You Have Prostate Cancer. Now What?
A diagnosis of cancer can spark fear, anger and an array of emotions as you try to life a full life while dealing with your ongoing condition. With prostate cancer, there is also the possibility of a reduced sexual drive and ability. Understanding what’s ahead, though, can help lower anxiety and prepare you for the journey forward.
Prostate cancer—the most common form of cancer in men after skin cancer—affects a man’s prostate, the gland that produces seminal fluids. Symptoms include pain or difficulty with urination, as well as blood in urine or semen, bone pain, unexplained weight loss and erectile dysfunction (ED).
It is diagnosed most commonly in men over 50 years old. Other risk factors include a history of prostate cancer in immediate relatives, obesity and tobacco use. Black men are 1.8 times more likely than white men to be diagnosed with prostate cancer, though it is unclear why.
What to know about your diagnosis
Something you should know at the outset is that a lot of other men know exactly what you’re going through because they have the same condition. Approximately 13 percent of American men are diagnosed with prostate cancer at some point in their lives, and the vast majority survive the disease. The prognosis for prostate cancer tends to be mostly optimistic, especially for cases discovered early. Regular prostate exams and prostate-specific antigen (PSA) screening are extremely important in the discovery process, and it's especially noteworthy that many forms of prostate cancer grow slowly and respond well to treatment.
The majority of patients undergo treatment and go on to live long and healthy lives. For local or regional prostate cancer, the five-year survival rate is almost 100 percent. Metastatic cases—where the cancer has spread beyond the prostate—account for only about 5 percent of the total, They are significantly more dangerous with a 5-year survival rate of 31 percent. Treatment options vary and may include watchful waiting, surgery, radiation, cryotherapy, hormone therapy, chemotherapy, immunotherapy and targeted therapies.
What to expect
You might be surprised by how emotional you are after being diagnosed. Cancer tends to come when you least expect it and often impacts people who feel perfectly healthy. Many people hear the news and think: Who, me? Can’t be! And that’s completely normal. You may feel sad, scared, shocked, angry or a million other emotions. There’s no wrong reaction. The most important strategy is to learn as much as you can and focus on the fact that most cases of prostate cancer are treatable via multiple methods.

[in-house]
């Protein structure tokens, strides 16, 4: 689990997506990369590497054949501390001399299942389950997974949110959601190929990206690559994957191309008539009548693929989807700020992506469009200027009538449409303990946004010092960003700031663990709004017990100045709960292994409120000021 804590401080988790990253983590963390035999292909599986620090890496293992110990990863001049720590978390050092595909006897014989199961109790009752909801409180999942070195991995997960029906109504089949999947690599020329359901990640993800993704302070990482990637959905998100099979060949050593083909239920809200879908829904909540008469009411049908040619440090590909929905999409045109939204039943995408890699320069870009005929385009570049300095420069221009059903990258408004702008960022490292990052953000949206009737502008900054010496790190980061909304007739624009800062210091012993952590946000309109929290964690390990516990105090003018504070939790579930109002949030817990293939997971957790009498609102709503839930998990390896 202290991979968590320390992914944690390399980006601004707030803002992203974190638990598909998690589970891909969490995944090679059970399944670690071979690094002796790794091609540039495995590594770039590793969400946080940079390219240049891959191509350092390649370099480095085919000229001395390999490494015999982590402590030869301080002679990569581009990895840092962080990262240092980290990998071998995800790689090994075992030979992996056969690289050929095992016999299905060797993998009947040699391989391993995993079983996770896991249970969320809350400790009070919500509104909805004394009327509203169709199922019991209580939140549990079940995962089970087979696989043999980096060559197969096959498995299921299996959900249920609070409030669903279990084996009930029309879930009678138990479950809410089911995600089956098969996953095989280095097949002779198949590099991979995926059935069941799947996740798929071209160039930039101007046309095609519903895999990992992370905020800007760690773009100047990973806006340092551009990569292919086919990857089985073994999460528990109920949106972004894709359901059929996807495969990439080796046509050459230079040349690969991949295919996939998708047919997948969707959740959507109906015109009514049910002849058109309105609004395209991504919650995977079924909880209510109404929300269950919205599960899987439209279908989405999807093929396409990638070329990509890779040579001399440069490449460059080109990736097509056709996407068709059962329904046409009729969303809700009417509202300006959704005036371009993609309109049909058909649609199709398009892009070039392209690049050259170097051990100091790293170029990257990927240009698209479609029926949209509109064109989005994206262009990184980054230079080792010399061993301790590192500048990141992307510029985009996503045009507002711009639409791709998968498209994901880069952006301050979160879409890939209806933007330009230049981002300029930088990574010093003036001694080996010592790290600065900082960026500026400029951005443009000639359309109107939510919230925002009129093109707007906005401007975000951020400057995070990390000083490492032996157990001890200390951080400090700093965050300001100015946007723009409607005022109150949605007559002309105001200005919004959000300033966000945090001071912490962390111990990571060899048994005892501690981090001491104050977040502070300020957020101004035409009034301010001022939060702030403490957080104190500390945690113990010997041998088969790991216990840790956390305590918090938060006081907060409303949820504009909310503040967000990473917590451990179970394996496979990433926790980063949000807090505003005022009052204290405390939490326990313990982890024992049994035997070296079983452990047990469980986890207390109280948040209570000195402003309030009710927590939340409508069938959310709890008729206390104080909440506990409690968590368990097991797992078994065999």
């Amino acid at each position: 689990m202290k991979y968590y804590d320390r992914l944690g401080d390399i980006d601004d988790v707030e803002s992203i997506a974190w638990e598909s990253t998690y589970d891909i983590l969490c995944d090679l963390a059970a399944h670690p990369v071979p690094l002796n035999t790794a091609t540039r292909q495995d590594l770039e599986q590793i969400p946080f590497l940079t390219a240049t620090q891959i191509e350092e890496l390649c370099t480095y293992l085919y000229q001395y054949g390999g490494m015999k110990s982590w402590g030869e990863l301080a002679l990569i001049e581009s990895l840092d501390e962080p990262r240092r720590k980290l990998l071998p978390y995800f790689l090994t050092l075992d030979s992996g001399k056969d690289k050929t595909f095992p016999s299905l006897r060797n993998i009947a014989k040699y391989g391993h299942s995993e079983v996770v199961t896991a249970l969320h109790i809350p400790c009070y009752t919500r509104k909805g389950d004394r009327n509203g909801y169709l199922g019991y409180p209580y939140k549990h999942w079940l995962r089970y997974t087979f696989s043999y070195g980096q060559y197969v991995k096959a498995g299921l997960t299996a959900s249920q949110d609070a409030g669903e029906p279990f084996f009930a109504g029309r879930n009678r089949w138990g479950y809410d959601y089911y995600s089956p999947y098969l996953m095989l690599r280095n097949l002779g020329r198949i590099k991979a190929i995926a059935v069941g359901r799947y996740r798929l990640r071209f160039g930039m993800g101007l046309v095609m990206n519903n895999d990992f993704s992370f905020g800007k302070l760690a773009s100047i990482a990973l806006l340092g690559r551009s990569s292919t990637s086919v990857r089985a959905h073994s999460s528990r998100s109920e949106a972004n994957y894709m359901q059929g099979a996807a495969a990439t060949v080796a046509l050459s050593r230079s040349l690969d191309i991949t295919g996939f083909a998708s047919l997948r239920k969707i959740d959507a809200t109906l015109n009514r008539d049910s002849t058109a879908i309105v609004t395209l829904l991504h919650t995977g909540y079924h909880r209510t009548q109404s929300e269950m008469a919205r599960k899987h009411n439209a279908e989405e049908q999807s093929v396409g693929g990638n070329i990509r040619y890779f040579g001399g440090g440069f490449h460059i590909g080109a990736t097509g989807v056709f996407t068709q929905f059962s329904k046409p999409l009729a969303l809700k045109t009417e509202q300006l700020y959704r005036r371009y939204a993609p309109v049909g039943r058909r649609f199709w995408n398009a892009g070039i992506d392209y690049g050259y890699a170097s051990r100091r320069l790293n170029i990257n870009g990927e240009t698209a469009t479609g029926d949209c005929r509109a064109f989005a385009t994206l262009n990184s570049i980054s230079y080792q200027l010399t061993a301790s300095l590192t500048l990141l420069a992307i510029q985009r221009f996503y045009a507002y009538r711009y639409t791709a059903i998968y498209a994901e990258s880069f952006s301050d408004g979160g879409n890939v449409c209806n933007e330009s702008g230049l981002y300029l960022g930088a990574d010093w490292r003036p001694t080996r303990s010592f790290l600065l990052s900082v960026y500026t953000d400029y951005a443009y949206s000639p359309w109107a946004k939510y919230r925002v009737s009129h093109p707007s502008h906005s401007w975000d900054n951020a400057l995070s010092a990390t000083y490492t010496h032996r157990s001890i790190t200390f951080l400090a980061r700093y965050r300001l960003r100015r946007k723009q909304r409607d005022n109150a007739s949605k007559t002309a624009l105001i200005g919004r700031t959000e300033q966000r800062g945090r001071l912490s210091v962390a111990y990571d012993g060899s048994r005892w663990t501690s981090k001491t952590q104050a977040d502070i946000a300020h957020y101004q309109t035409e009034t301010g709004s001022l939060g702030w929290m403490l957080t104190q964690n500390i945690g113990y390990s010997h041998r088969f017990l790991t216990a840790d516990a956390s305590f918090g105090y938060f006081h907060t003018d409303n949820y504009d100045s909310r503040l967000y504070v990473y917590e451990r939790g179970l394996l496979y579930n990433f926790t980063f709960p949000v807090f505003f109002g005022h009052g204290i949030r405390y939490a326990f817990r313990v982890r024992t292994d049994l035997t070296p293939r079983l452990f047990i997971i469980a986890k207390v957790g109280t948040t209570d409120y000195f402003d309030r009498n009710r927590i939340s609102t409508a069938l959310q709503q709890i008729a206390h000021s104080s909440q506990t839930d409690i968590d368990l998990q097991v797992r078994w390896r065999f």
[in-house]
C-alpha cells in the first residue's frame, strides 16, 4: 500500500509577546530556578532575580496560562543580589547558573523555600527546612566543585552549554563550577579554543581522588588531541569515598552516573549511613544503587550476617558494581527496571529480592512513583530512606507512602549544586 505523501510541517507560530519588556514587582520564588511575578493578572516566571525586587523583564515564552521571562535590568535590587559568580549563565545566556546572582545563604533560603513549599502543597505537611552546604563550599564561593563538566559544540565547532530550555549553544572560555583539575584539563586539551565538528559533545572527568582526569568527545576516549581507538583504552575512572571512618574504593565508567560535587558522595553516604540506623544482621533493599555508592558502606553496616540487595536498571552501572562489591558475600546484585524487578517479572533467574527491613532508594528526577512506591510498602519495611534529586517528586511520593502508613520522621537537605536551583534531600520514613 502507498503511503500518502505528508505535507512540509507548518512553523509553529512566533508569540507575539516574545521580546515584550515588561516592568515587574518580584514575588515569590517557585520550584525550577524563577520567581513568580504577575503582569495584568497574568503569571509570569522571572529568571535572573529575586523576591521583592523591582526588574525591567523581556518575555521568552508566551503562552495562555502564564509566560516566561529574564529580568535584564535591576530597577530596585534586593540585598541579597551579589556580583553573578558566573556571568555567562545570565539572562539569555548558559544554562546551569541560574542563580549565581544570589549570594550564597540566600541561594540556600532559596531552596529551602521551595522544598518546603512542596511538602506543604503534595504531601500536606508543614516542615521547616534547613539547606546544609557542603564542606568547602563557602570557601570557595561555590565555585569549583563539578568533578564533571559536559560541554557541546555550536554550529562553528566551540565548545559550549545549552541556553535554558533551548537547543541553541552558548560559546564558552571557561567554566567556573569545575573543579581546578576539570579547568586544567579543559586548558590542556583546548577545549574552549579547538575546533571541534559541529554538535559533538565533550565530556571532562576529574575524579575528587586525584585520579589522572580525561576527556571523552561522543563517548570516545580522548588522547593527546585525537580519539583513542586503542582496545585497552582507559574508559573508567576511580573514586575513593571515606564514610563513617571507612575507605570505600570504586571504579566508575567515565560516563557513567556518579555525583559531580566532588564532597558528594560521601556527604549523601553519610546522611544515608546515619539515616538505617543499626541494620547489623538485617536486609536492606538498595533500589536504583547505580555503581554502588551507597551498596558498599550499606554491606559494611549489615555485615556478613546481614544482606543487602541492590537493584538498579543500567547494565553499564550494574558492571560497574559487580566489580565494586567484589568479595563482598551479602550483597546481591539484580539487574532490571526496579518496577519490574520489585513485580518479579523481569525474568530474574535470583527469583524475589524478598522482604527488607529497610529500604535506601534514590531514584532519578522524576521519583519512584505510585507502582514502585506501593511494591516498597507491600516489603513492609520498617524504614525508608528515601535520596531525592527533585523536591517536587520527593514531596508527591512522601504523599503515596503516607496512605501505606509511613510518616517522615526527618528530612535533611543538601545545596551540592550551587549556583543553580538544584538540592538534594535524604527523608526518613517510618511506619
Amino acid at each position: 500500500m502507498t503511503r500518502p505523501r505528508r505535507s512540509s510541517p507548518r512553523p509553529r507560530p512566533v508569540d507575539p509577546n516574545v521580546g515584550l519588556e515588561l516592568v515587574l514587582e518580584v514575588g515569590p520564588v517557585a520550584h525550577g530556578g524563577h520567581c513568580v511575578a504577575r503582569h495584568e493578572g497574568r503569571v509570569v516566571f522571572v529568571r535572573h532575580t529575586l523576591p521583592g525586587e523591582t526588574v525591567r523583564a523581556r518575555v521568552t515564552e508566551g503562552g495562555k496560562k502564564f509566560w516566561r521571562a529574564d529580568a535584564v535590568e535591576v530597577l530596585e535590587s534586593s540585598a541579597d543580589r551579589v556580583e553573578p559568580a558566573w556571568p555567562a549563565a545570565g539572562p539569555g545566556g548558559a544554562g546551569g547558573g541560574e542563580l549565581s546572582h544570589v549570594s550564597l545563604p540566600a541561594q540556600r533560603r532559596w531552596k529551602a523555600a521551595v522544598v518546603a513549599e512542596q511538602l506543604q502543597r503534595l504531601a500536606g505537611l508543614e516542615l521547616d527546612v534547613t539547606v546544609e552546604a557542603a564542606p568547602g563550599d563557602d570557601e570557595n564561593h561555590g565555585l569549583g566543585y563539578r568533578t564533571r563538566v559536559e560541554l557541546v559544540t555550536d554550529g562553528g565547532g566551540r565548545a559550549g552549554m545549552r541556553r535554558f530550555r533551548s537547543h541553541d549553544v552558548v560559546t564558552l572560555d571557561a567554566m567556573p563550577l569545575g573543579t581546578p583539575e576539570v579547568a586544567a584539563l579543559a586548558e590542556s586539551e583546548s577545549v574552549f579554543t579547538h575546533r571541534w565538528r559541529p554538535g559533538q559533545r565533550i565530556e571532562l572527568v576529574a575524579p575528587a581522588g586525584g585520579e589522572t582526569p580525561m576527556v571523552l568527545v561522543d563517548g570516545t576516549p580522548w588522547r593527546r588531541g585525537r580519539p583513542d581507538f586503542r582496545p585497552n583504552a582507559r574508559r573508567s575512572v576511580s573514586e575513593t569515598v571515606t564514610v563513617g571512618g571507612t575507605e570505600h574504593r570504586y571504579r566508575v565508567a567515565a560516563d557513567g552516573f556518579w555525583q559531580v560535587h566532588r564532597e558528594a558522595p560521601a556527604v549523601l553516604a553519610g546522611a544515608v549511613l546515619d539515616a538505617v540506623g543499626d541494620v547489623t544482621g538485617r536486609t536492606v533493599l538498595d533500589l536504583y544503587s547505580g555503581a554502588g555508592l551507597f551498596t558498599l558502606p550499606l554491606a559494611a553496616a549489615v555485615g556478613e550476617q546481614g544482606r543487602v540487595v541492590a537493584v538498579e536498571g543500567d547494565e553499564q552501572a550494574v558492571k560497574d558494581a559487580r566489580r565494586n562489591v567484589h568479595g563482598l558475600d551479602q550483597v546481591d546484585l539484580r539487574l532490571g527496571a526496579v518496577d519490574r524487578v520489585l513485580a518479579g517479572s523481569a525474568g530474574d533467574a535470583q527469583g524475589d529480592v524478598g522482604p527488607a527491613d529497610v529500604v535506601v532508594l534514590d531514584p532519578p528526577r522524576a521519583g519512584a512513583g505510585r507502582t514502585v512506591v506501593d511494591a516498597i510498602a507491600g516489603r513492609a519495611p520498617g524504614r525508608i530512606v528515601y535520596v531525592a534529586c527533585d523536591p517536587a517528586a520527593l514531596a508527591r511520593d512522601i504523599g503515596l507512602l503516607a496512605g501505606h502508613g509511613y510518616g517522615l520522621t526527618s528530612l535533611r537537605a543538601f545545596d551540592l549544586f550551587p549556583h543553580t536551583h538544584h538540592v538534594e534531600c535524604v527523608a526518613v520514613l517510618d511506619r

Side effects of treatments may present their own challenge. Depending on your form(s) of treatment, you may experience urinary dysfunction (including incontinence), ED, fertility issues, fatigue, increased risk for diabetes, heart disease and dementia, and rarely, changes in bowel function.
Changes in urinary and sexual function are often the most impactful, with significant implications for your sex life and relationship(s). Open communication and a willingness to explore options are essential for overcoming challenges. It may be tough, but with the support of loved ones and friends, you will navigate the road ahead.
How to prepare for what’s coming
Most important of all: Do your research. Minimizing the unknowns can help bring a sense of calm and control during a frightening time.
Consider second, even third opinions before selecting a treatment method. Typically, surgeons are more likely to recommend surgery, radiologists prefer a solution that includes radiology—you get the idea. The reality is both treatments have their pros and cons, and both have good outcomes. In some cases, you may be able to treat your cancer without either treatment. Talk through your options with multiple parties, ask all of your questions and keep asking them until you've found the best choice for you.
A crucial element of successful treatment is emotional preparedness. Even if you find it difficult, you must try to open up about all that's going on and how you’re feeling about it. Friends and family will be an indispensable support network. Organized cancer support groups—in-person and online—are another great way to connect. Choose an environment that would make you the most comfortable in sharing your feelings.
The most important advice is not to close yourself off from everyone. Find an outlet for your anxiety and stress, because you will have both. Spend time with friends, get outdoors, exercise, and focus on self-care and stress relief.
Maintaining A Positive Outlook
Side effects from treatment can be frustrating, even devastating, but many are just temporary, and others, such as urinary issues and erectile dysfunction, can be treated or minimized, and many men go on to have fulfilling sex lives.
Whether you’re watchfully waiting or counting the days until your next PSA test, anxiety may be a significant challenge for you and your loved ones. Keeping lines of communication open, embracing support from others and engaging with other prostate cancer sufferers and survivors can help you find a sense of community that will encourage you. More than anything, find ways to stay positive and connected.